Despite its strong association with the federal budget, foreign aid isn’t just money. It’s anything that one country donates or provides for the benefit of another country. This can be money. However, foreign aid can also include goods, such as food or technical support. Most of US foreign aid funds go through the US Agency for International Development (USAID), a semi-independent agency that manages the lion’s share of America’s development and humanitarian aid.
We’ve previously explained foreign aid, and covered some popular foreign aid myths and facts. Now, let’s take a look at who receives the most foreign aid, and how the US is contributing to much-needed development and humanitarian activities around the world. Broadly speaking, the US government classifies foreign as one of two categories: military aid and economic aid. (Military aid includes funding for counterterrorism and counternarcotics initiatives, conflict mitigation, and security sector reform.) We’ll be following this same classification in our reporting below.
How much money does the US give to other countries? And who’s getting the most?
There is always a lag time for reporting accurate numbers, so for 2021, we’ll be using what was allocated and planned for 2020 (these numbers may differ with what was actually paid out last year). In this year, the United States planned to spend $43 billion in foreign aid (it allocated the same amount for 2019, and ultimately spent $45 billion). Almost a quarter of that budget would go to just ten countries:
- Israel ($3.3 billion)
- Jordan ($1.52 billion)
- Egypt ($1.43 billion)
- Tanzania ($547 million)
- Kenya ($544 million)
- Uganda ($533 million)
- Mozambique ($522 million)
- South Africa ($482 million)
- Zambia ($457 million)
- Iraq ($454 million)
It’s also worth noting the breakdown between economic and military spending in these countries: Of the nearly $4.5 billion foreign aid dollars allocated to the top 10 countries, 54% of it ($5.28 billion) was designated as military funds. That’s over 78% of overall US foreign military aid ($6.7 billion) in 2020.
What are the countries receiving foreign aid doing with all that cash?
What countries do with their foreign assistance from the United States depends on what the aid is earmarked for.
In countries like Iraq, for example, 55% of its $454 million in aid for 2020 was designated for military assistance according to USAID. This can include a broad range of programming, from counter-terror operations to strengthening legal and judicial systems.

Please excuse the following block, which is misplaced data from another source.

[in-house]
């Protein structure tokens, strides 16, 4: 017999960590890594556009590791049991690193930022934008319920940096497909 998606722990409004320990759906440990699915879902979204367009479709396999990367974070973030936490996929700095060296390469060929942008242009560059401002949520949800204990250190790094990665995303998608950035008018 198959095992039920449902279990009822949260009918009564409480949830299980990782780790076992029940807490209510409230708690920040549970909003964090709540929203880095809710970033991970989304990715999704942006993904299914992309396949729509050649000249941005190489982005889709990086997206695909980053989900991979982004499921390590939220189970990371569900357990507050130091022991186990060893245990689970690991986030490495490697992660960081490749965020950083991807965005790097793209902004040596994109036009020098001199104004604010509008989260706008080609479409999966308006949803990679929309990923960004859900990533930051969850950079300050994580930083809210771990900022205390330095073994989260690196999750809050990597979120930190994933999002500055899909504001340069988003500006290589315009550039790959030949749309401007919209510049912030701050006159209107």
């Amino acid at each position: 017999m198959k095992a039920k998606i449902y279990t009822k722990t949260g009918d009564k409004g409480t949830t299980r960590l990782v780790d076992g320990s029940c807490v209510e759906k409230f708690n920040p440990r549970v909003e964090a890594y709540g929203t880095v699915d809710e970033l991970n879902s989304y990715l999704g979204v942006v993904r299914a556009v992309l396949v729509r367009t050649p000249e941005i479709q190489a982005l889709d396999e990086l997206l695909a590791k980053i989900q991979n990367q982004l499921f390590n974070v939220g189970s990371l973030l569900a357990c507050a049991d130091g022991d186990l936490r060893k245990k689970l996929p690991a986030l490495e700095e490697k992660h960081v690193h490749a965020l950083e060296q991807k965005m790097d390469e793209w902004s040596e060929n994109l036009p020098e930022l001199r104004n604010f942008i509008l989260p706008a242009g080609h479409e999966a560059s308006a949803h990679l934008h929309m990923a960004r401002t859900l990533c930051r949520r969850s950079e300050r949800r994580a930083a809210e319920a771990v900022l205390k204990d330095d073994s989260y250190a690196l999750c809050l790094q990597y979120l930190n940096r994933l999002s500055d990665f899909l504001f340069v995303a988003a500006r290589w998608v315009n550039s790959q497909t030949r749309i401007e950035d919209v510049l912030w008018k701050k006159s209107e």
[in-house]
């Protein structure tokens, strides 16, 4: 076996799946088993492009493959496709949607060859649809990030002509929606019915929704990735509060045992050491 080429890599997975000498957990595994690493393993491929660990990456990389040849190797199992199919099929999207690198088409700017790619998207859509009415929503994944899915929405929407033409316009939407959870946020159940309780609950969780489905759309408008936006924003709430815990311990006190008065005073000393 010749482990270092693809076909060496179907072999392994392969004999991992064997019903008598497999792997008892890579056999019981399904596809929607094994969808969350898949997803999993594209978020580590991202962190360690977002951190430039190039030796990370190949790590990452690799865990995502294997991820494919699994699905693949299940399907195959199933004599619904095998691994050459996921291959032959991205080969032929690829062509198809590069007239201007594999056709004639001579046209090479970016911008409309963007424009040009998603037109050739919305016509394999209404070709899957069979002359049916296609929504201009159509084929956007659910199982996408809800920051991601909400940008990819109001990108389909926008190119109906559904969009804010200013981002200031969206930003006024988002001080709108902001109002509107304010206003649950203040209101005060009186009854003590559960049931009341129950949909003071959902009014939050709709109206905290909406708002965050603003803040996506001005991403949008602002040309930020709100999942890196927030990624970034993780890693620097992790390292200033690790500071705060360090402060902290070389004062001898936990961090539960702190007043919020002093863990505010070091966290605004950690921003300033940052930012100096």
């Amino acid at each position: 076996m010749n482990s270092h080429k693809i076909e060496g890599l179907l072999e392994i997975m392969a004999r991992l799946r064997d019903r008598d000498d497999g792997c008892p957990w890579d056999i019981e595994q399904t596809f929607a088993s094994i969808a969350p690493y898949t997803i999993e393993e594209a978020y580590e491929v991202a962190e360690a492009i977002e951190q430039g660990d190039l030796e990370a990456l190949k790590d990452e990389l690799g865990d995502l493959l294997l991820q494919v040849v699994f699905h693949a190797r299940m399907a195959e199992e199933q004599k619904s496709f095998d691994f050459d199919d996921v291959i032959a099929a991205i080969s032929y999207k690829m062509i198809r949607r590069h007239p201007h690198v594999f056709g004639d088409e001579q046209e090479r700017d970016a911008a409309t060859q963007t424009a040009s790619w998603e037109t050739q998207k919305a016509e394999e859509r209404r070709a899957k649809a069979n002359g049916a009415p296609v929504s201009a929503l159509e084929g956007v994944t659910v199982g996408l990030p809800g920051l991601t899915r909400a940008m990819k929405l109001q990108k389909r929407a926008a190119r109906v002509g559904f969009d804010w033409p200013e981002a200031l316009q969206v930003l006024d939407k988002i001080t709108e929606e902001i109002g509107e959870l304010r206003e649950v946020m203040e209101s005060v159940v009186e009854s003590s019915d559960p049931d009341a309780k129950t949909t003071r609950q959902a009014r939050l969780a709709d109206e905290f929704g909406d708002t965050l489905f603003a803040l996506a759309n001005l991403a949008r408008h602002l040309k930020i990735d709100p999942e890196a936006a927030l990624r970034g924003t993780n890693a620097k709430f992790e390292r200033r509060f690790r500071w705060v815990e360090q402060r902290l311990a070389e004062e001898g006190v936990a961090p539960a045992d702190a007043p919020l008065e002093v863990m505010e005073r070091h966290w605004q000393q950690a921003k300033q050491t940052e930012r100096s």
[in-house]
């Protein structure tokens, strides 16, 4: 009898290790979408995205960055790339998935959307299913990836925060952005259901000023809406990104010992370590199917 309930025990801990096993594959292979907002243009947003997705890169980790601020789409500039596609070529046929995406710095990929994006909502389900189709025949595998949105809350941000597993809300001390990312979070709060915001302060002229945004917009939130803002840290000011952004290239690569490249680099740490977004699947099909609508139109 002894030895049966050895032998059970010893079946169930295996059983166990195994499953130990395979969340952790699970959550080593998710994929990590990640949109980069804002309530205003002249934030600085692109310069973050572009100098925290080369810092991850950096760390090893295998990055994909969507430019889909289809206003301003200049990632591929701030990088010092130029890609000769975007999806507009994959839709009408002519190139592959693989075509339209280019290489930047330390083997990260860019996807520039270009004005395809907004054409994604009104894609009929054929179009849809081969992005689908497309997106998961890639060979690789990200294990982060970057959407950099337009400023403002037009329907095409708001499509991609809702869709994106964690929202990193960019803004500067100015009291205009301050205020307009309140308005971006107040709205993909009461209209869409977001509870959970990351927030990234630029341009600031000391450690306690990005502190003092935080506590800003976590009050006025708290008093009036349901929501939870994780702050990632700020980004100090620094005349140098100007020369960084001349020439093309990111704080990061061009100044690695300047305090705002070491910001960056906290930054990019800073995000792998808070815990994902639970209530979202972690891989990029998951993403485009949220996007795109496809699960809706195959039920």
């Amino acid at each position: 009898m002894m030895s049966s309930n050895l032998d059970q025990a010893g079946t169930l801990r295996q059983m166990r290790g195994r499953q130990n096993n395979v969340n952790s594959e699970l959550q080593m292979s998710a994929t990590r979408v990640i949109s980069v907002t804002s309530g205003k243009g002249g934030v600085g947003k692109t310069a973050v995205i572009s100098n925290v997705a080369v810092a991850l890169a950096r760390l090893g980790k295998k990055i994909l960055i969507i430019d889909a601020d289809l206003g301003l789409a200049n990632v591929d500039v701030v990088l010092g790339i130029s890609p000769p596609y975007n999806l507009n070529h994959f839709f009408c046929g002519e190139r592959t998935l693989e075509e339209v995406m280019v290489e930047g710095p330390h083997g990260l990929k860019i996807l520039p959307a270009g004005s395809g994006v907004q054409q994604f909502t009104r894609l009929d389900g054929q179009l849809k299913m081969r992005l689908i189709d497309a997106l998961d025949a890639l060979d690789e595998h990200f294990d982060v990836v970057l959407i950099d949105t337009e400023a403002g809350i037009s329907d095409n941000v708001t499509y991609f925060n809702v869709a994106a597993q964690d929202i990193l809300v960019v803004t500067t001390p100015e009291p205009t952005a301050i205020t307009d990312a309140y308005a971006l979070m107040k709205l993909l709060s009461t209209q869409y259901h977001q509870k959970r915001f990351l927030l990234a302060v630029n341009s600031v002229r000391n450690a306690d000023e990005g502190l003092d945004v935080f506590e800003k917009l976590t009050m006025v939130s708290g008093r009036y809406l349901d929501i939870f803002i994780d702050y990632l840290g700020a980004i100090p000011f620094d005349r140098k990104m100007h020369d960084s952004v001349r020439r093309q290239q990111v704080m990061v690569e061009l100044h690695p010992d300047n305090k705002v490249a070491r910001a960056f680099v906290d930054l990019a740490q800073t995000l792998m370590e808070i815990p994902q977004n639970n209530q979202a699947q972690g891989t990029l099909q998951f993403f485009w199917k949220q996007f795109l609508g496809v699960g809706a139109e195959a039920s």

On the other end of the spectrum, Kenya was set to receive almost exclusively humanitarian assistance funding in 2020 (less than 0.18% of its funding was earmarked for military assistance). As in previous years, the majority of economic aid was designated for emergency response, along with developmental food aid and food security assistance, and maternal and child health.
Where does Concern fit in all this?
Concern Worldwide’s funding comes from a variety of sources, including the US government. The difference American foreign aid makes to the people that we work with cannot be overstated. In 2019, received more than $41 million from the US Government in 2019 to support 26 programs in more than a dozen countries. In 2019, our US government-funded programs reached nearly 10 million people.
Continuous funding from USAID between 2008 and 2019 fueled Concern’s Child Survival projects, which reached over 1.9 million women, children, community volunteers, and health workers in seven countries. This work was part of the largest USAID-NGO partnership for health, and the second-largest overall USAID-NGO partnership in the organization’s history.
USAID was also a key funder for Community Management of Acute Malnutrition, a pilot program that Concern co-developed 20 years ago that has now recognized by World Health Organization, UNICEF, and the World Food Programme as a best practice in child nutrition.
Another key Concern project, the National NGO Program on Humanitarian Leadership (NNPHL) was made possible in part by foreign aid, which in turn has trained dynamic and relevant training opportunities that help learners build their skills, knowledge, and confidence to take on leadership responsibilities in humanitarian organizations in order to improve the delivery of services to those in need of humanitarian assistance. Since the program began in 2019, NNPHL has received more than 4,000 applications and trained 243 humanitarians from 51 countries.